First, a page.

How being an HAE caregiver led me to awareness and advocacy
A story about how this columnist first learned of HAE day
“Too bad there isn’t a children’s day!” one of my children declared. We had just wrapped up a great Father’s Day breakfast, where we had inadvertently referred to the fantastic Mother’s Day breakfast I had received a month earlier.
“You do get a children’s day,” I quipped. “It’s called Christmas and your birthday.” I chuckled at my retort, as it was the same one my parents gave me when I was a kid.
“No, Mom, we need a day like how parents get a day!”
Somehow, I moved the conversation away from the subject, knowing there was, in fact, a National Children’s Day. And while my husband and I think our kids are fantastic, we had no intention of observing it. Still, because the conversation fizzled out, I wasn’t worried about any of them discovering the truth.
“OK, Google!” that same child yelled at the device in our kitchen a few years later, “when is Children’s Day?”
I froze as the AI diligently answered their question: “Children’s Day is observed on the second Sunday in June.” The jig was up.
Our youngest child quickly informed their siblings, and the news spread like wildfire throughout the house. There was a Children’s Day, and our kids insisted that we observe it. Unfortunately for them, we were already on the fourth Sunday of that particular June. They’d missed it. Their morale immediately shifted.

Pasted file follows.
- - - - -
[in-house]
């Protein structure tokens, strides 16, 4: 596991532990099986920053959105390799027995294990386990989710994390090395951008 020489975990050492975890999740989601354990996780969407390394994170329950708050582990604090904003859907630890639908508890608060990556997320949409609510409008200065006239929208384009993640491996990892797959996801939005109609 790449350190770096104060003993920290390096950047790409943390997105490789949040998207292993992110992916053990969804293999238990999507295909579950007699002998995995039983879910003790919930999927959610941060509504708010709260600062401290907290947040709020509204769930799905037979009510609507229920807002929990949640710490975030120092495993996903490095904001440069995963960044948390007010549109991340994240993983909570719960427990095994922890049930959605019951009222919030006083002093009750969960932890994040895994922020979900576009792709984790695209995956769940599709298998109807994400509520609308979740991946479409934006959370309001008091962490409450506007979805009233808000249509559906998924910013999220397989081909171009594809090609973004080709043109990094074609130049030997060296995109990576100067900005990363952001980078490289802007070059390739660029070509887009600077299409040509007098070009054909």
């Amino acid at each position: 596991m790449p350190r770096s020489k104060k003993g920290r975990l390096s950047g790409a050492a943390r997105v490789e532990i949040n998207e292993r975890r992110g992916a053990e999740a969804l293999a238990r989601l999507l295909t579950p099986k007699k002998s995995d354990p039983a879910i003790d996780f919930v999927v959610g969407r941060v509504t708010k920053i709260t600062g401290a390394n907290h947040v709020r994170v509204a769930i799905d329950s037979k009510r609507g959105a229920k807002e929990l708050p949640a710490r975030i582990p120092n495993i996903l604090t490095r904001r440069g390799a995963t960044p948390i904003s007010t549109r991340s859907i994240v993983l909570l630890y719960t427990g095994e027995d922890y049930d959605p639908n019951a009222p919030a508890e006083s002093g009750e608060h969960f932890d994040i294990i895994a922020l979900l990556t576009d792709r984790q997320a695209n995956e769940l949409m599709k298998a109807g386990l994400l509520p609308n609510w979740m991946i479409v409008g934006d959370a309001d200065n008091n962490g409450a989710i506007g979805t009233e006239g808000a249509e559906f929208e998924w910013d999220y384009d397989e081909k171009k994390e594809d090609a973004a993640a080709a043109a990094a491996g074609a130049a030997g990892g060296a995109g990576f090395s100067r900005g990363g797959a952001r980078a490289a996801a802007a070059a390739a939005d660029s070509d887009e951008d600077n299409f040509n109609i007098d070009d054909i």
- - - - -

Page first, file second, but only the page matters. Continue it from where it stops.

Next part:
I frowned as I listened to them plan the following year’s event. Birthdays are a big deal in our house, and Christmas is a child-centered holiday. So the fact that our kids were obsessed about being acknowledged on a random day they didn’t even know about a year before baffled me.
What was so important about this particular date that couldn’t be acknowledged every other day?
My answer would come under different circumstances sooner rather than later.
When our daughter, whom we lovingly call Ladybug, was diagnosed with hereditary angioedema (HAE), I was thrust into some on-the-job training as her caregiver.
I learned the difference between emergency infusions and maintenance medications, how to administer an IV due to excellent at-home training, and even how to detect oncoming flares. Yet one of the most important lessons came when we learned about the Hereditary Angioedema Association (HAEA).
When I finally admitted that our family needed emotional support and we joined the HAEA, I discovered that May is Angioedema Awareness Month, and May 16 is HAE Awareness Day.
But discovering this well past May was disheartening. Yes, we dealt with HAE daily, but knowing that a month and day was set aside to acknowledge all we were going through seemed special.
Suddenly, acknowledging Children’s Day seemed less silly.
This past week, I celebrated my second annual HAE Day livestream to teach more people about the day and the illness. As long as I can, I’ll never miss that day again.
Happy Angioedema Awareness Month!
Although some may have missed May 16 this year, there are plenty more to come. And much like my children and their special day, now that others are aware, we can make plans to come back and celebrate together.
Note: Angioedema News is strictly a news and information website about the disease. It does not provide medical advice, diagnosis, or treatment. This content is not intended to be a substitute for professional medical advice, diagnosis, or treatment. Always seek the advice of your physician or other qualified health provider with any questions you may have regarding a medical condition. Never disregard professional medical advice or delay in seeking it because of something you have read on this website. The opinions expressed in this column are not those of Angioedema News or its parent company, BioNews, and are intended to spark discussion about issues pertaining to angioedema.